(b) Application. A basic ordering agreement may be used to expedite contracting for uncertain requirements for supplies or services when specific items, quantities, and prices are not known at the time the agreement is executed, but a substantial number of requirements for the type of supplies or services covered by the agreement are anticipated to be purchased from the contractor. Under proper circumstances, the use of these procedures can result in economies in ordering parts for equipment support by reducing administrative lead-time, inventory investment, and inventory obsolescence due to design changes.

(c) Limitations. A basic ordering agreement shall not state or imply any agreement by the Government to place future contracts or orders with the contractor or be used in any manner to restrict competition.

(1) Each basic ordering agreement shall—

(i) Describe the method for determining prices to be paid to the contractor for the supplies or services;

(ii) Include delivery terms and conditions or specify how they will be determined;

(iii) List one or more Government activities authorized to issue orders under the agreement;

(iv) Specify the point at which each order becomes a binding contract (e.g., issuance of the order, acceptance of the order in a specified manner, or failure to reject the order within a specified number of days);

(v) Provide that failure to reach agreement on price for any order issued before its price is established (see paragraph (d)(3) of this section) is a dispute under the Disputes clause included in the basic ordering agreement; and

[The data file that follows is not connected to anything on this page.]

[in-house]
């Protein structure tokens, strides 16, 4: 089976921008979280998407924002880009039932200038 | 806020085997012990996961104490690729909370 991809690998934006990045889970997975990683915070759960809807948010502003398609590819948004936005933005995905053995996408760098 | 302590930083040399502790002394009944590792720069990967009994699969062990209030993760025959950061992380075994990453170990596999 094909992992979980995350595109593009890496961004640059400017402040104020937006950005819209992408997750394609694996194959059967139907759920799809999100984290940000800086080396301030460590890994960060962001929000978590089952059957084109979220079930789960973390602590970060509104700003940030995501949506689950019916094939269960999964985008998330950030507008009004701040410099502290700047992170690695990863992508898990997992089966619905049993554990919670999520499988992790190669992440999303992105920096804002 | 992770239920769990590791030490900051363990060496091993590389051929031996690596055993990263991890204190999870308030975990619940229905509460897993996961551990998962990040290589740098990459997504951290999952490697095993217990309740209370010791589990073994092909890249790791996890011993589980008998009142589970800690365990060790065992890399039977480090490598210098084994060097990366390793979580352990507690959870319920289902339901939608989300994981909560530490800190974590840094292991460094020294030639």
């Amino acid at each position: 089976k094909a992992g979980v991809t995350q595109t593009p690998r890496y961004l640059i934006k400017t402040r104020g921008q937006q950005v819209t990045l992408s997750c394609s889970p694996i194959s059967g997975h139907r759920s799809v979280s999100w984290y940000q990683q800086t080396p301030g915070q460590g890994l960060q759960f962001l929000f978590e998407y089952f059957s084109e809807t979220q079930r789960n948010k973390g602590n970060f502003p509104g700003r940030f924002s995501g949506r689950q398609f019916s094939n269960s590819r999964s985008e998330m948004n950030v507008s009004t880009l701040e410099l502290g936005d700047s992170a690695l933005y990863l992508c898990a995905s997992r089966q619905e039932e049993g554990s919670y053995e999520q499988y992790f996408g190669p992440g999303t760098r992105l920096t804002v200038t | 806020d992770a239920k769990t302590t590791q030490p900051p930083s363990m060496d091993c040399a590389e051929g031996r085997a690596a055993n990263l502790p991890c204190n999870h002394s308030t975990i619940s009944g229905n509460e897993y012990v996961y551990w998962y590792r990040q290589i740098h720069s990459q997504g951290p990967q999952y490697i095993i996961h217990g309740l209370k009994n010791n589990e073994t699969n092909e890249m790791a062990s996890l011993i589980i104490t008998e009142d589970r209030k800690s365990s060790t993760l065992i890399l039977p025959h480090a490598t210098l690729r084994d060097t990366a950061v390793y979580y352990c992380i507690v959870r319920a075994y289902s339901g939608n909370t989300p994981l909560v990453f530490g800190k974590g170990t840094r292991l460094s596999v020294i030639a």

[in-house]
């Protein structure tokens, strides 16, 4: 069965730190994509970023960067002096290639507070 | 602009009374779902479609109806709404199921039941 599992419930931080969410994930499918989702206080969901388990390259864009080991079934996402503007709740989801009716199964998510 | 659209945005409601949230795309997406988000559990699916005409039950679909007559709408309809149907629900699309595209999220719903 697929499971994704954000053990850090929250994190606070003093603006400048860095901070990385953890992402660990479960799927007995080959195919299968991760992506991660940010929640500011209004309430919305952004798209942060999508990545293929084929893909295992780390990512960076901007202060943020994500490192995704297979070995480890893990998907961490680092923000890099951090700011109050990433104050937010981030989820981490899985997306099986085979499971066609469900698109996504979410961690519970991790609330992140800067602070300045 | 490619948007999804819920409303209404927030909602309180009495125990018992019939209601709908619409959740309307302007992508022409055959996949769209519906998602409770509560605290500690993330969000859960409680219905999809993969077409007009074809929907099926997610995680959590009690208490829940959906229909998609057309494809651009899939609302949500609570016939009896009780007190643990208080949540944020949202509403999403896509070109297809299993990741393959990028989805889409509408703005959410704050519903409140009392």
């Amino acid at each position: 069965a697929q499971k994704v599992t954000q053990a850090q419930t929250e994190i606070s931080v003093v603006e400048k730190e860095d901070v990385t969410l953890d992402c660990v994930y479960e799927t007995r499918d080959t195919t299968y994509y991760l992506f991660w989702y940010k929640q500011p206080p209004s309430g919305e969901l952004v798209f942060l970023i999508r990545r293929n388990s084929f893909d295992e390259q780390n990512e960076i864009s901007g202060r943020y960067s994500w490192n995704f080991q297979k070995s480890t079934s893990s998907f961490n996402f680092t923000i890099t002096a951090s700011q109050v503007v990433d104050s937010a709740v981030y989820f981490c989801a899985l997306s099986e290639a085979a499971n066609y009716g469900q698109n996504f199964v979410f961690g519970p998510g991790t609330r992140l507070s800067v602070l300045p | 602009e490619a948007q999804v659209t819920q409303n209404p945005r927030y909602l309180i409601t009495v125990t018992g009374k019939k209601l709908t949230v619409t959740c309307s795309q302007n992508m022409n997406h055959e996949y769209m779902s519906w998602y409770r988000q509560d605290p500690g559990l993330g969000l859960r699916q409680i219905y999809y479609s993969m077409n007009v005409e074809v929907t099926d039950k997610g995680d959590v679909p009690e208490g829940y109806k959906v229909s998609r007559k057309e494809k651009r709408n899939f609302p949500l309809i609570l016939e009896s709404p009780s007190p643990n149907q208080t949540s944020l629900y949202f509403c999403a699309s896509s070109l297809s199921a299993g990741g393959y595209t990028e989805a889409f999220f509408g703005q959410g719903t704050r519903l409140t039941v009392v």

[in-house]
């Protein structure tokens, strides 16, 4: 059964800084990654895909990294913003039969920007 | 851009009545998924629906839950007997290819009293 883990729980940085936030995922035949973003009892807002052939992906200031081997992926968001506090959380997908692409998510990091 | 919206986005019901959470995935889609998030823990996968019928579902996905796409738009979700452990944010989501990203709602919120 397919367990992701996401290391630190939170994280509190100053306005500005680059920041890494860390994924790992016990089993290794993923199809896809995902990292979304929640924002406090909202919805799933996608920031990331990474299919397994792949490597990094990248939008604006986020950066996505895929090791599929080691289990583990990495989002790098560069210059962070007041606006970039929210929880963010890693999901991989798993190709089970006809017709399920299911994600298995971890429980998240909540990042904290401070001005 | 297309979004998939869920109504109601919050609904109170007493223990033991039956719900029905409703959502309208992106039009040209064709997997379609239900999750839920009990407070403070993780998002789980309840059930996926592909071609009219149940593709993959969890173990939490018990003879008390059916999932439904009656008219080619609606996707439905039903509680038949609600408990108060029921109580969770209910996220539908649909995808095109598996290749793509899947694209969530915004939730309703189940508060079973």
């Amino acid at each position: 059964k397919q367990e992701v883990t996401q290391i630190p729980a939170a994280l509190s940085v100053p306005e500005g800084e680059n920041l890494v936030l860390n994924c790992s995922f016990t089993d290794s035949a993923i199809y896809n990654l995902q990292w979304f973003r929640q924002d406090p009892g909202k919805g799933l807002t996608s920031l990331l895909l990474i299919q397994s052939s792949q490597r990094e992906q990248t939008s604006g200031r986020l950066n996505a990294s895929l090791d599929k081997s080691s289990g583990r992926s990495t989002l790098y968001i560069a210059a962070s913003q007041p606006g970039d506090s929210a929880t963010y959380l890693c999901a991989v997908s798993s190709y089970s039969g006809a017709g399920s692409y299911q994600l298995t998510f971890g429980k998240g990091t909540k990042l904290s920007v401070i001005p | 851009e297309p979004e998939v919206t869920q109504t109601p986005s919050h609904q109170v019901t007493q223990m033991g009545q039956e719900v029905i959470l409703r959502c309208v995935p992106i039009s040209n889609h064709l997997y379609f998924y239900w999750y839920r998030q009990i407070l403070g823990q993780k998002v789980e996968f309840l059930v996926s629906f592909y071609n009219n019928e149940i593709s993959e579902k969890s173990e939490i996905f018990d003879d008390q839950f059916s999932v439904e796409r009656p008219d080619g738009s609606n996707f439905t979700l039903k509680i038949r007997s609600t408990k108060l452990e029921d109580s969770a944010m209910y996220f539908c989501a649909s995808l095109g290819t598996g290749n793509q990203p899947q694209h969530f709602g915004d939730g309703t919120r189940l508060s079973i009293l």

(vi) If fast payment procedures will apply to orders, include the special data required by 13.403.

(2) Each basic ordering agreement shall be reviewed annually before the anniversary of its effective date and revised as necessary to conform to the requirements of this regulation. Basic ordering agreements may need to be revised before the annual review due to mandatory statutory requirements. A basic ordering agreement shall be changed only by modifying the agreement itself and not by individual orders issued under it. Modifying a basic ordering agreement shall not retroactively affect orders previously issued under it.

(d) Orders. A contracting officer representing any Government activity listed in a basic ordering agreement may issue orders for required supplies or services covered by that agreement.

(1) Before issuing an order under a basic ordering agreement, the contracting officer shall—

(i) Obtain competition in accordance with Part 6;

(ii) If the order is being placed after competition, ensure that use of the basic ordering agreement is not prejudicial to other offerors; and

(iii) Sign or obtain any applicable justifications and approvals, and any determination and findings, and comply with other requirements in accordance with 1.602-1(b), as if the order were a contract awarded independently of a basic ordering agreement.

(2) Contracting officers shall—

(i) Issue orders under basic ordering agreements on Optional Form (OF) 347, Order for Supplies or Services, or on any other appropriate contractual instrument;

(ii) Incorporate by reference the provisions of the basic ordering agreement;

(iii) If applicable, cite the authority under 6.302 in each order; and

(iv) Comply with 5.203 when synopsis is required by 5.201.

(3) The contracting officer shall neither make any final commitment nor authorize the contractor to begin work on an order under a basic ordering agreement until prices have been established, unless the order establishes a ceiling price limiting the Government’s obligation and either—

(i) The basic ordering agreement provides adequate procedures for timely pricing of the order early in its performance period; or

(ii) The need for the supplies or services is compelling and unusually urgent (i.e., when the Government would be seriously injured, financially or otherwise, if the requirement is not met sooner than would be possible if prices were established before the work began). The contracting officer shall proceed with pricing as soon as practical. In no event shall an entire order be priced retroactively.